Coolhunting like a Streetfighter

One of the most exciting applications of Social Media data is the automated identification, evaluation and prediction of trends. I already sketched some ideas in this blog post. Last year – and this was one of my personal highlights – I had the opportunity to speak at the PyData 2014 Berlin on the topic of Street Fighting Trend Research.

In my talk I presented some more general thoughts on trend research (or “coolhunting” as it is called nowadays) on the Internet. But at the core were three examples on how to identify research trends from the web (see this blogpost), how to mine conference proposals (see this analysis of Strata abstracts) and how to identify trending locations on Foursquare (see here). All three examples are also available as IPython Notebooks on my Github page. And here’s the recorded version of the talk.

The PyData conference was one of the best conferences I attended. Not only were the topics very diverse – ranging from GPU optimization to the representation of women in the PyData community – but also the people attending the conference were coming from different backgrounds: lawyers, engineers, physicists, computer scientists (of course) or statisticians. But still, with every talk and every conversation in the hallways, you could feel the wild euphoria connecting us all with the programming language and the incredible curiosity.

The Top 7 Beautiful Data Blog Posts in 2014

Domo_After2014 was a great year in data science – and also an exciting year for me personally from a very inspirational Strata Conference in Santa Clara to a wonderful experience of speaking at PyData Berlin to founding the data visualization company DataLion. But it also was a great year blogging about data science. Here’s the Beautiful Data blog posts our readers seemed to like the most:

  1. Datalicious Notebookmania – My personal list of the 7 IPython notebooks I like the most. Some of them are great for novices, some can even be challenging for advanced statisticians and datascientists
  2. Trending Topics at Strata Conferences 2011-2014 – An analysis of the topics most frequently mentioned in Strata Conference abstracts that clearly shows the rising importance of Python, IPython and Pandas.
  3. Big Data Investment Map 2014 – I’ve been tracking and analysing the developments in Big Data investments and IPOs for quite a long time. This was the 2014 update of the network mapping the investments of VCs in Big Data companies.
  4. Analyzing VC investment strategies with Crunchbase data – This blog post explains the code used to create the network.
  5. How to create a location graph from the Foursquare API – In this post, I explain a way to make sense out of the Foursquare API and to create geospatial network visualizations from the data showing how locations in a city are connected via Foursquare checkins.
  6. Text-Mining the DLD Conference 2014 – A very similar approach as I used for the Strata conference has been applied to the Twitter corpus refering to Hubert Burda Media DLD conference showing the trending topics in tech and media.
  7. Identifying trends in the German Google n-grams corpus – This tutorial shows how to analyze Big data-sets such as the Google Book ngram corpus with Hive on the Amazon Cloud.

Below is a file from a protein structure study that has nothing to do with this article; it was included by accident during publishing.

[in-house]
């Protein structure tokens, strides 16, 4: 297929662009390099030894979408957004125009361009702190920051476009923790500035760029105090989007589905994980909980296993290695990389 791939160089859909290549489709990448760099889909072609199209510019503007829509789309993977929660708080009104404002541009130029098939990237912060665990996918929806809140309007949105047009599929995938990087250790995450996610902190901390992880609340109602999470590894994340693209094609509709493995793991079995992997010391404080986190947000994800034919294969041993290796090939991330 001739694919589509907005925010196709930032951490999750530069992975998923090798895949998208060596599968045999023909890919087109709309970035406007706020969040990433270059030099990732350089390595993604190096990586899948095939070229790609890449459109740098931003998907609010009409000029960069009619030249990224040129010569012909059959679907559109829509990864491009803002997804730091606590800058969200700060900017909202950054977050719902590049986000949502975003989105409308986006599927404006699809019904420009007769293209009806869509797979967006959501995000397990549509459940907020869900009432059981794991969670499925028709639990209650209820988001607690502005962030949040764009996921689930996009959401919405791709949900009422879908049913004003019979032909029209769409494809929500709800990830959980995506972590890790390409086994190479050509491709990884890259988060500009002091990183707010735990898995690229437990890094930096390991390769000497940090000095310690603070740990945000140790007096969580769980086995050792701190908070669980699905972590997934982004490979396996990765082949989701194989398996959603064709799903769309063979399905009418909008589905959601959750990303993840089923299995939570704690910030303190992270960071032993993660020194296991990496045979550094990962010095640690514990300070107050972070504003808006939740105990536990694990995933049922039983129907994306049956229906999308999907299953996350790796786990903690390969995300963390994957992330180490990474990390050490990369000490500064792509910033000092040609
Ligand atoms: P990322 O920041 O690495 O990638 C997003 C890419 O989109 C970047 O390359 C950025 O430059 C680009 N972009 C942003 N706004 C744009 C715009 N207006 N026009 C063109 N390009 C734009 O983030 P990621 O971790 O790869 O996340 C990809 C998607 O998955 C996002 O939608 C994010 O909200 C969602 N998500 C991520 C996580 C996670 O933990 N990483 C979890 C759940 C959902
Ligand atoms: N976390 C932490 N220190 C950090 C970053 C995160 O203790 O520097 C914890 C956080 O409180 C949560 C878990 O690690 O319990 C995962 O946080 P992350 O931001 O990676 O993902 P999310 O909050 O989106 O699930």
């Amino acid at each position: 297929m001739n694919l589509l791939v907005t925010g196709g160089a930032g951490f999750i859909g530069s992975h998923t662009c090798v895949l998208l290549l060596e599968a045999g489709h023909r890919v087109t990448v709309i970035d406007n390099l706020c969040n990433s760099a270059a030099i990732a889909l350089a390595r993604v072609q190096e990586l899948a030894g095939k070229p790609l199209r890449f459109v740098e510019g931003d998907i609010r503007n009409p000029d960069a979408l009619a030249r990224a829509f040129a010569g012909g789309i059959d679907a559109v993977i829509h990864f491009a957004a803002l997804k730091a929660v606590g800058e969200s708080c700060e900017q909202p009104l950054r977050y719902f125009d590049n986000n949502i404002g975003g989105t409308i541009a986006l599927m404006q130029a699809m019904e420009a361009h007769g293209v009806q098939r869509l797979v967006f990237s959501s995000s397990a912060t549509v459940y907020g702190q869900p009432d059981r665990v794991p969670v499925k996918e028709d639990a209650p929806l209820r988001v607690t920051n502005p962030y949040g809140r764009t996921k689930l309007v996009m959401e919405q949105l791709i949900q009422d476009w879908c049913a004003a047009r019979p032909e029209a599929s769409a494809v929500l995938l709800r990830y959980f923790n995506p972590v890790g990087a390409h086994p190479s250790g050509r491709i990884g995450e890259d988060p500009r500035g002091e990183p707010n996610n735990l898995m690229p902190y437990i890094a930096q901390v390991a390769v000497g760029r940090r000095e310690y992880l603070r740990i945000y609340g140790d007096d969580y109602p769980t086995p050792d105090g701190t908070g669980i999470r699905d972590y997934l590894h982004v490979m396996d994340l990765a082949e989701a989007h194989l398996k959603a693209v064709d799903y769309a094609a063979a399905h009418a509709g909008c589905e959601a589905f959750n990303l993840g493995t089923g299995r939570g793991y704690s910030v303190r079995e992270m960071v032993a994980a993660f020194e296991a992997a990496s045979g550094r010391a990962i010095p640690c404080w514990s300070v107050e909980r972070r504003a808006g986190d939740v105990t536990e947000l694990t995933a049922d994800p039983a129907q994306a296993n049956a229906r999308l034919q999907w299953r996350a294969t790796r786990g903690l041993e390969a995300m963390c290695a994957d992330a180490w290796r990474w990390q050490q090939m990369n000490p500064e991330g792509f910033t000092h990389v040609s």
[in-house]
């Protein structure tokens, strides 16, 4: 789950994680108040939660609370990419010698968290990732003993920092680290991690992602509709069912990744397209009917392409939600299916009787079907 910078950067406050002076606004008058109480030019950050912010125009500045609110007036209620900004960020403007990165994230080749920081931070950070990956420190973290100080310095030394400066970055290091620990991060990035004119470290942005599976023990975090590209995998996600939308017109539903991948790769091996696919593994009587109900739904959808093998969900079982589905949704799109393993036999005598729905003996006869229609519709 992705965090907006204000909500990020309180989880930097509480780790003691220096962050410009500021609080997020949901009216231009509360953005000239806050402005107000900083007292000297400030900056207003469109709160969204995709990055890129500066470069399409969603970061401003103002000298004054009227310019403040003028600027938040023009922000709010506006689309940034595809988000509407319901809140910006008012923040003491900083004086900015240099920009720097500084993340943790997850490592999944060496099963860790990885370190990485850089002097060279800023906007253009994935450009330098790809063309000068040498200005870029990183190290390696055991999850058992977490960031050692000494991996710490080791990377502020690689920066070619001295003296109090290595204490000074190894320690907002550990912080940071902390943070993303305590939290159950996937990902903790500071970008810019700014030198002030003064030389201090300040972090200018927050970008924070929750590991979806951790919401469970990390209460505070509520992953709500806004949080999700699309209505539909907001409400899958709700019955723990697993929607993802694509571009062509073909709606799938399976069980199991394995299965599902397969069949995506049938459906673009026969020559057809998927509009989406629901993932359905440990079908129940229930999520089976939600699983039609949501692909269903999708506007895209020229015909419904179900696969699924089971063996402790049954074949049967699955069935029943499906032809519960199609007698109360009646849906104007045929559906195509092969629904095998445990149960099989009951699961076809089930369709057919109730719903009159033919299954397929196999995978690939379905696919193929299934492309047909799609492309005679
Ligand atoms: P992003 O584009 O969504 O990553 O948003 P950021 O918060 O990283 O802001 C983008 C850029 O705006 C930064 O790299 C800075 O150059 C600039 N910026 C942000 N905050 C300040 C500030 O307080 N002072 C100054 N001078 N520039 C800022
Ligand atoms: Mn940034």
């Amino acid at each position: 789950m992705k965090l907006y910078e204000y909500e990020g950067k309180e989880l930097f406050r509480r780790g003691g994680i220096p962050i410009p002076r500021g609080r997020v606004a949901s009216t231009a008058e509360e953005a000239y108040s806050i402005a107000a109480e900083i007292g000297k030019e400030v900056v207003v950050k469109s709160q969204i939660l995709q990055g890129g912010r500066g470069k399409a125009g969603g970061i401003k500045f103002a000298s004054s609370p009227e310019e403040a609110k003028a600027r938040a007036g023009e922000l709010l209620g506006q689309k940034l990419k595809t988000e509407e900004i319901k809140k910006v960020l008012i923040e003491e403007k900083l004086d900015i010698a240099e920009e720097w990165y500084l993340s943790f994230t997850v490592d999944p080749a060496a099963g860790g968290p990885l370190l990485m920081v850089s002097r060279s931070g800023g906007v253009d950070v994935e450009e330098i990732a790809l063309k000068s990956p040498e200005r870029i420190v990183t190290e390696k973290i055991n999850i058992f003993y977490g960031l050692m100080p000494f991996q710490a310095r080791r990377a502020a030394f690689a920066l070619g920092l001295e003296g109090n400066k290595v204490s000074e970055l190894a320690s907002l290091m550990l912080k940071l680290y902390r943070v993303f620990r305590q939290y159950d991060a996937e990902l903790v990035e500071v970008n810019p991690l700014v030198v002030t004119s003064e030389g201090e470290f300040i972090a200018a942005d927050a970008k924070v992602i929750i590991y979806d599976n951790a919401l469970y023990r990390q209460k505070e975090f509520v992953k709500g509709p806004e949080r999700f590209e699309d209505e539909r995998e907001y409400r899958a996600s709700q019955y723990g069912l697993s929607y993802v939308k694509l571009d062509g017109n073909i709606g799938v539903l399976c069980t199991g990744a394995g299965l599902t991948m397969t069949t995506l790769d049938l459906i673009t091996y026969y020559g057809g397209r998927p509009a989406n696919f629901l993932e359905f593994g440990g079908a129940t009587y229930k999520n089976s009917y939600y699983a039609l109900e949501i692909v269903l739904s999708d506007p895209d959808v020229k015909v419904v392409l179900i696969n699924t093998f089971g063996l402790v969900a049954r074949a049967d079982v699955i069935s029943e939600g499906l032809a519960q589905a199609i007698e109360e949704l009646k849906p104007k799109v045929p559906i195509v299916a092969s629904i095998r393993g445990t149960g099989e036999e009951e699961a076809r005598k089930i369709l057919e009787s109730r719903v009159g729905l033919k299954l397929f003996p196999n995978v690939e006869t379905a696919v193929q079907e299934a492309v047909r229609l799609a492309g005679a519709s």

How to create a location graph from the Foursquare API

Monday, I’ll be speaking on “Linked Data” at the 49th German Market Research Congress 2014. In my talk, there will be many examples of how to apply the basic approach and measurements of Social Network Analysis to various topics ranging from brand affinities as measured in the market-media study best for planning, the financial network between venture capital firms and start-ups and the location graph on Foursquare.

Because I haven’t seen many examples on using the Foursquare API to generate location graphs, I would like to explain my approach a little bit deeper. At first sight, the Foursquare API differs from many other Social Media APIs because it just allows you to access data about your own account. So, there is no general stream (or firehose) of check-in events that could be used to calculate user journeys or the relations between different places.

Fortunately, there’s another method that is very helpful for this purpose: You can query the API for any given Foursquare location to output up to five venues that were most frequently accessed after this location. This begs for a recursive approach of downloading the next locations for the next locations for the next locations and so on … and transform this data into the location graph.

I’ve written down this approach in an IPython Notebook, so you just have to find your API credentials and then you can start downloading your cities’ location graph. For Munich it looks like this (click to zoom):

Munich seen through Foursquare check-ins
Munich seen through Foursquare check-ins

The resulting network is very interesting, because the “distance” between the different locations is a fascinating mixture of

  • spatial distance: places that are nearby are more likely to be connected (think of neighborhoods)
  • temporal distance: places that can be reached in a short time are more likely to be connected (think of places that are quite far apart but can be reached in no time by highway)
  • affective/social distance: places that belong to a common lifestyle are more likely to be connected

    Feel free to clone the code from my github. I’m looking forward to seeing the network visualizations of your cities.